In the five years beginning in 2000, U.S. corn yields reached record highs four times beginning with yields of 136.9 bus per acre in 2000, culminating with the 160.3 bus in 2004 and creating expectations of new peaks year after year. But in the nine years that followed, a new record was reached only once — 164.7 in 2009.

The interruption of corn yield gains over the past several years, often due to erratic weather patterns, contributed to grain price volatility during this period and accounted for a sense of apprehension as industry executives gathered in Kansas City last week for the annual Purchasing Seminar sponsored by Milling & Baking News. While encouraged by a pronounced downtrend in ingredient prices in the days leading to the seminar, the annual event on numerous occasions in the past has coincided with either a turn toward harsher conditions in key growing areas or forecasts that problems loomed.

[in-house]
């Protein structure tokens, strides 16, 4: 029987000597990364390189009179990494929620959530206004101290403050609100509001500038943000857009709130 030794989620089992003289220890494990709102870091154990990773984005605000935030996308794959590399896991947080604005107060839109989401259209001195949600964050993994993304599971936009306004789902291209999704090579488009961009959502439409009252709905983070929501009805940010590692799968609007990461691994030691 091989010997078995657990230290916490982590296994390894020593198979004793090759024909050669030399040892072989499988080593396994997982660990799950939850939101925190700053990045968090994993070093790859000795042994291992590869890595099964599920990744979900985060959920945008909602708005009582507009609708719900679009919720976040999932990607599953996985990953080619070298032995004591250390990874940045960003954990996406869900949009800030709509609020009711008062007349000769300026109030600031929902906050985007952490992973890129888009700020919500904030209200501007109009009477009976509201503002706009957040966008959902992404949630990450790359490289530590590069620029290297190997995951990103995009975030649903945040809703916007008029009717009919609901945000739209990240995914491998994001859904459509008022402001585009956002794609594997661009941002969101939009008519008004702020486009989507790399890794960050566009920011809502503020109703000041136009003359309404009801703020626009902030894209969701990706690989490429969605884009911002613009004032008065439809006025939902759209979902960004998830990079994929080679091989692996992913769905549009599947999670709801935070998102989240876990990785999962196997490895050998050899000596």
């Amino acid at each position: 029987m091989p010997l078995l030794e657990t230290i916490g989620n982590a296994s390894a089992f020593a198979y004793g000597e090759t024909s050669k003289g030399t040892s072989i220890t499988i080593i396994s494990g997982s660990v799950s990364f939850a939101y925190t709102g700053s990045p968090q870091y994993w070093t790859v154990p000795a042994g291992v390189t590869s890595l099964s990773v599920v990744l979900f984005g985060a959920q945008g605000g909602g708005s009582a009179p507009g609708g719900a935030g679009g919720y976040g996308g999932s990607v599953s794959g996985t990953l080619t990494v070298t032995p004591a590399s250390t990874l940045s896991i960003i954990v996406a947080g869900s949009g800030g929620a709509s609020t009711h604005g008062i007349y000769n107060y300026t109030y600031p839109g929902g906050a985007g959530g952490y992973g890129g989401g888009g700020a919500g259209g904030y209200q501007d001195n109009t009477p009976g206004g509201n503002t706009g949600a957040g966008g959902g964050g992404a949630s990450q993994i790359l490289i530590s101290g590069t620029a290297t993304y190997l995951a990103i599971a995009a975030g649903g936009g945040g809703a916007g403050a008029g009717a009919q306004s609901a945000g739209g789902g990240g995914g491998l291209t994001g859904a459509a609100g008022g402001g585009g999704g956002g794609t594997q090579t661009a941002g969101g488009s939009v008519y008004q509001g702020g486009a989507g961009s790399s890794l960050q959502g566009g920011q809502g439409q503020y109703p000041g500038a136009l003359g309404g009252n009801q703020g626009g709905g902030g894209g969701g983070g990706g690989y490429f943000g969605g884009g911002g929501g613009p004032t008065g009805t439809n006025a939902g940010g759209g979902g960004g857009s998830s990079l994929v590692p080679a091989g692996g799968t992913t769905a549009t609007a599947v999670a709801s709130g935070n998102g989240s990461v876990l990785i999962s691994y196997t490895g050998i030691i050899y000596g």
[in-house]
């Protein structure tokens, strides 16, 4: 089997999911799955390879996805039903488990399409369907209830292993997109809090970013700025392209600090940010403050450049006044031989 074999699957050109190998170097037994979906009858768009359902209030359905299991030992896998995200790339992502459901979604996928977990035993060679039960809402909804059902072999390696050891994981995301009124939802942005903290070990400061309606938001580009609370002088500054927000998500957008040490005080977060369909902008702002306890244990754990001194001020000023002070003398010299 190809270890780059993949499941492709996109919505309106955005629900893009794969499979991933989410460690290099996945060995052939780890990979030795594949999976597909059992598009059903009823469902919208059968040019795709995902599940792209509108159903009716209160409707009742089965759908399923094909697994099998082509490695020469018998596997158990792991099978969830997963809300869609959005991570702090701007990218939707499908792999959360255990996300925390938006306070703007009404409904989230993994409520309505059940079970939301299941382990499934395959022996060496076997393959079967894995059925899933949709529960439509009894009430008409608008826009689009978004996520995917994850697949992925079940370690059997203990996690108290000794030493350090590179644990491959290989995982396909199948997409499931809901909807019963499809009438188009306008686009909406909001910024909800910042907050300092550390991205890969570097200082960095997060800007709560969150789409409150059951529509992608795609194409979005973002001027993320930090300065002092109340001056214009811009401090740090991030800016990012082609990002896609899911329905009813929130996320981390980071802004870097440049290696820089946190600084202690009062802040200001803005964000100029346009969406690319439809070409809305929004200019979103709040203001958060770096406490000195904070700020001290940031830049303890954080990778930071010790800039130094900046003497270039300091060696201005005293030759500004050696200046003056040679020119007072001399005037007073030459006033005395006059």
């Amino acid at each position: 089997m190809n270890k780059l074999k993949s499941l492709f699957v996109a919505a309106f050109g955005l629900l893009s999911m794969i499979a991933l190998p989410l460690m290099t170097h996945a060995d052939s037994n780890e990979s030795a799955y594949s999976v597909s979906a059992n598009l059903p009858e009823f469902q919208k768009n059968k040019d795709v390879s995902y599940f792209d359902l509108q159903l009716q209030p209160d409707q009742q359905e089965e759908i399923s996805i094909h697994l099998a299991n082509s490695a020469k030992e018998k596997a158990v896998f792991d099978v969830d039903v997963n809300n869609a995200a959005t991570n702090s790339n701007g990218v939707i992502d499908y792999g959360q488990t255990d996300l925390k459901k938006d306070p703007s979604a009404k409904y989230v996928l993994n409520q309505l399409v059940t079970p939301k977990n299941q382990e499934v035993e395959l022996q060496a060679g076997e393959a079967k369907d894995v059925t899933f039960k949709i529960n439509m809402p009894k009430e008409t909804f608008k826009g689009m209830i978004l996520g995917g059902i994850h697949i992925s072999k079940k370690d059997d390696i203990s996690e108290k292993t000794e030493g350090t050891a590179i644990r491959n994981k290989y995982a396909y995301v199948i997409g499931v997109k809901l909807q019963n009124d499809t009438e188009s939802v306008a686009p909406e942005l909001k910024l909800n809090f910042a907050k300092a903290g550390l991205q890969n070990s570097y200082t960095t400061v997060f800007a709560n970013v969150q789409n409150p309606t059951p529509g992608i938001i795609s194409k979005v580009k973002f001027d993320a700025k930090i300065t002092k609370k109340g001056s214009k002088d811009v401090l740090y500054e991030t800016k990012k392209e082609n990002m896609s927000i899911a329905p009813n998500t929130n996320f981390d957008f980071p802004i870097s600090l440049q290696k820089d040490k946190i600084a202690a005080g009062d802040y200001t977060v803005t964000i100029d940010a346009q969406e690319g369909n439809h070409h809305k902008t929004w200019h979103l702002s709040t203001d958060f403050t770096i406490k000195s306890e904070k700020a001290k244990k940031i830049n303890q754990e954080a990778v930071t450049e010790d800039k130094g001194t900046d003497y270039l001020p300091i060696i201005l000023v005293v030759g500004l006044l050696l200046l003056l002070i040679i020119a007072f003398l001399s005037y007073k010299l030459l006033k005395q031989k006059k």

To the relief of the 800 in attendance at this year’s event, forecasts were consistently favorable both for the weather and the market environment. Severe June weather, a major event in 2012, was thought highly unlikely this year. And while several presenters warned of the omnipresent potential for disruptive “black swans,” purchasing executives heard hopes for a new record in corn yields and a more benign new crop environment overall than has been the norm in recent years.